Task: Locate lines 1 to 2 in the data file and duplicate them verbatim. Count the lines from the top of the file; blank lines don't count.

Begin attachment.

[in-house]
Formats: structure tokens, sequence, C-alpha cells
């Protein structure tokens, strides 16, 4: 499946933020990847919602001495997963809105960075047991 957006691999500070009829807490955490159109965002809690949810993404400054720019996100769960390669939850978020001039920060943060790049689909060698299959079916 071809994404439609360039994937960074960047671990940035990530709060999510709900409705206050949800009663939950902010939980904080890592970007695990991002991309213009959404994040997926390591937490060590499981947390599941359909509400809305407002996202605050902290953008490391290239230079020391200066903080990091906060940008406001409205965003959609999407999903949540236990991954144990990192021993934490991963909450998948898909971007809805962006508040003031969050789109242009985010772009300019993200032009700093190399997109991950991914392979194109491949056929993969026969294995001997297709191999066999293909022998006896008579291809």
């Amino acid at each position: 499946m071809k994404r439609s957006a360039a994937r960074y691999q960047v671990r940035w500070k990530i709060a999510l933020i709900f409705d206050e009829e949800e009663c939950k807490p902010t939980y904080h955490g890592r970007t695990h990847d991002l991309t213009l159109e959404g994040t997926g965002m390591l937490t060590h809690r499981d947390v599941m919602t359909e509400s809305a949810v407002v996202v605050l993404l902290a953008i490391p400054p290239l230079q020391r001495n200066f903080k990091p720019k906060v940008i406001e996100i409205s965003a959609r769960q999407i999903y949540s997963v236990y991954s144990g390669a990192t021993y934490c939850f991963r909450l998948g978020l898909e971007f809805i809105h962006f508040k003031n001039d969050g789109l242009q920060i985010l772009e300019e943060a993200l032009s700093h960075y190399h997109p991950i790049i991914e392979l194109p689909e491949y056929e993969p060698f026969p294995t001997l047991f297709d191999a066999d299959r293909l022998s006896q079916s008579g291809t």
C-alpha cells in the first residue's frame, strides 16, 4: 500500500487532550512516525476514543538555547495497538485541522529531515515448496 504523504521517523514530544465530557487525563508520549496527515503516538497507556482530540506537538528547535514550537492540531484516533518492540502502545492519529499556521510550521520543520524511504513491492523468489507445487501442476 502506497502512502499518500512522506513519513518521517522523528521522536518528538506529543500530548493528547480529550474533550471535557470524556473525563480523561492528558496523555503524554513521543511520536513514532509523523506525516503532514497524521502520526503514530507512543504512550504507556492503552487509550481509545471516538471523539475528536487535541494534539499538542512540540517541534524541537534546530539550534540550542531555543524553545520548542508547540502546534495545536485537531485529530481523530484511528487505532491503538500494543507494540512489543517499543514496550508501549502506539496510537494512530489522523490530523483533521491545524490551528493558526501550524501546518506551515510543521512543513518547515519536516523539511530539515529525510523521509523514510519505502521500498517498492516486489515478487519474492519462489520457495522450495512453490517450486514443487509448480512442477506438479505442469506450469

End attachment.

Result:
[in-house]
Formats: structure tokens, sequence, C-alpha cells